Canadian sprinter and USC student Andre De Grasse signed a pro contract with Puma recently. There are two reasons this is big screaming news in track and field: One is that the contract is for a stratospheric amount of money, compensation of the sort top NBA picks are accustomed to but track athletes imagine they’re reading wrong; and two is that we know what that amount is. It’s $11.25 million with up to $30 million in bonuses possible.
As Kevin Sully writes in Daily Relay, “This information shouldn’t be a huge deal. The athlete, sponsor and agent all have an interest in the public hearing about the size of deal. With track and field, it still feels like a Wikileaks disclosure, as if the information was somehow discovered through backchannels and not freely offered to a journalist.”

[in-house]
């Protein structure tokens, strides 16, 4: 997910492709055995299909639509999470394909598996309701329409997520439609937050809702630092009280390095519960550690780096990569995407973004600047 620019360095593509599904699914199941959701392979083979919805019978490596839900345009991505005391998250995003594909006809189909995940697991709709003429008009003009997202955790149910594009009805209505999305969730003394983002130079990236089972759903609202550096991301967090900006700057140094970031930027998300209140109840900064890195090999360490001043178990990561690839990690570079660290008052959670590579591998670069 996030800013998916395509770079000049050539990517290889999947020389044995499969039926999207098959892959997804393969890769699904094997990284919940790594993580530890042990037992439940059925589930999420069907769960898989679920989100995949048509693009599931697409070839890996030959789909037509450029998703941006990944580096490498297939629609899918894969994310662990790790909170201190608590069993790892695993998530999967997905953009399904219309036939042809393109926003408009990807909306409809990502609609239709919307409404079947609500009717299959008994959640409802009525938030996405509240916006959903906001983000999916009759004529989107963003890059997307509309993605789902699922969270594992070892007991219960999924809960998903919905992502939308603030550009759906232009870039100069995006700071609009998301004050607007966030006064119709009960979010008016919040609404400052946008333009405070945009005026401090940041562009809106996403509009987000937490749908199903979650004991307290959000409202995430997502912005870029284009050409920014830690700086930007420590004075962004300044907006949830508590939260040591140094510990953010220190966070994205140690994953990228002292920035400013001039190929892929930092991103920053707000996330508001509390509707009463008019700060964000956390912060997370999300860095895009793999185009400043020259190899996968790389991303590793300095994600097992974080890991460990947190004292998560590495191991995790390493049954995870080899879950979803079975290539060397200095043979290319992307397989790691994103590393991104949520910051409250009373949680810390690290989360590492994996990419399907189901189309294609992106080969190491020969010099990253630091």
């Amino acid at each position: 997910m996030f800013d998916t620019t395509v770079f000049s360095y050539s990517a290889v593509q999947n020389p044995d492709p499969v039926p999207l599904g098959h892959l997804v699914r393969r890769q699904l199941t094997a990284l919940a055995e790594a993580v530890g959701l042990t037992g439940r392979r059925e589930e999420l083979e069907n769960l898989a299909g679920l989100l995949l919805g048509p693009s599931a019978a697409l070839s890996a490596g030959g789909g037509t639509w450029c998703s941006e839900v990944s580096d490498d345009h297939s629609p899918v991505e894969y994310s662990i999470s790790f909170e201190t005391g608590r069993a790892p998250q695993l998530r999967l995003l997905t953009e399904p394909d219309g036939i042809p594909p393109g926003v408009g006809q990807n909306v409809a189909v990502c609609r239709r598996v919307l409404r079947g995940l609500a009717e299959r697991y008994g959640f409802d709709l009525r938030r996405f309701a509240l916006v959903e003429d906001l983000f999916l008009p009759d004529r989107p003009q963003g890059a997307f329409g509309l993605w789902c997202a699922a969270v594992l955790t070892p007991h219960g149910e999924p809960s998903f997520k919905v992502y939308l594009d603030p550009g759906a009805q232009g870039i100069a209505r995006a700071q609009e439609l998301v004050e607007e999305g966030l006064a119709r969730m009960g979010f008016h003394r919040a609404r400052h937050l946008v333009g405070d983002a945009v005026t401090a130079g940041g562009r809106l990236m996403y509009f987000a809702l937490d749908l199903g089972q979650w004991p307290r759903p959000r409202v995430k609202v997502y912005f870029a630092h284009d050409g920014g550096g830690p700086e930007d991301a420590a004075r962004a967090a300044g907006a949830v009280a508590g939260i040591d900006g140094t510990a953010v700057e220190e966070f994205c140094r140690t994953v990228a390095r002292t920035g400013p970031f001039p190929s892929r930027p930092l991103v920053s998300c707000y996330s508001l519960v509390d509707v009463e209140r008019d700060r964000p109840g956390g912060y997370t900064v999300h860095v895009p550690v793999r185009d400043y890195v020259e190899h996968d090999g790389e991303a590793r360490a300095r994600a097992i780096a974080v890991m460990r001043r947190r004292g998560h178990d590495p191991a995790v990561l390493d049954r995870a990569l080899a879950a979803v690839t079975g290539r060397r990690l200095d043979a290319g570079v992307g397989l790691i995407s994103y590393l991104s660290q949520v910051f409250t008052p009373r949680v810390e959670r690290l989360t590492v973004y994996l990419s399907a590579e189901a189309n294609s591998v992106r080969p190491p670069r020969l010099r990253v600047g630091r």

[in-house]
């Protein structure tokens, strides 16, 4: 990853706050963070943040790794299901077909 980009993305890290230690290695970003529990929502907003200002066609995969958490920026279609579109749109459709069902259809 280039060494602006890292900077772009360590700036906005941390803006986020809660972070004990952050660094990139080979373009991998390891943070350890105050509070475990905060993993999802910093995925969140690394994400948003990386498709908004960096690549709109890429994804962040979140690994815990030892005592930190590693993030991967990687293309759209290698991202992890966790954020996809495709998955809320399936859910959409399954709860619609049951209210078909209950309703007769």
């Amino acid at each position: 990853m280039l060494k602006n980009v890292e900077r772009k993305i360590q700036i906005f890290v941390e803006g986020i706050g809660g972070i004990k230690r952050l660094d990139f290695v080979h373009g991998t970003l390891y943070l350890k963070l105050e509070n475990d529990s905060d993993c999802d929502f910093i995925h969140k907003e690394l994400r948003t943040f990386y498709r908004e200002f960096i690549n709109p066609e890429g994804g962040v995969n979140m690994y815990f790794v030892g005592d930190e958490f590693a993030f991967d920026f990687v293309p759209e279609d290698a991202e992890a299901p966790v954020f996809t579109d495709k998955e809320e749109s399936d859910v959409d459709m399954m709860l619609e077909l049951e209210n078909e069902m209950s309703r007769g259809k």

Reluctance to talk about salaries, bonuses, and appearance money is just one aspect of the bizarrely hush-hush, rumor-rich, paranoid track world, as modeled by the sport’s governing organizations. The amount, length and details of any baseball or football player’s contract is easily learned; not so in track. One can find that mid-distance star Jenny Simpson earned $5,000 for winning the Fifth Avenue Mile, but even other athletes in the field didn’t know how much Simpson was paid to show up, nor the details of her contract with New Balance.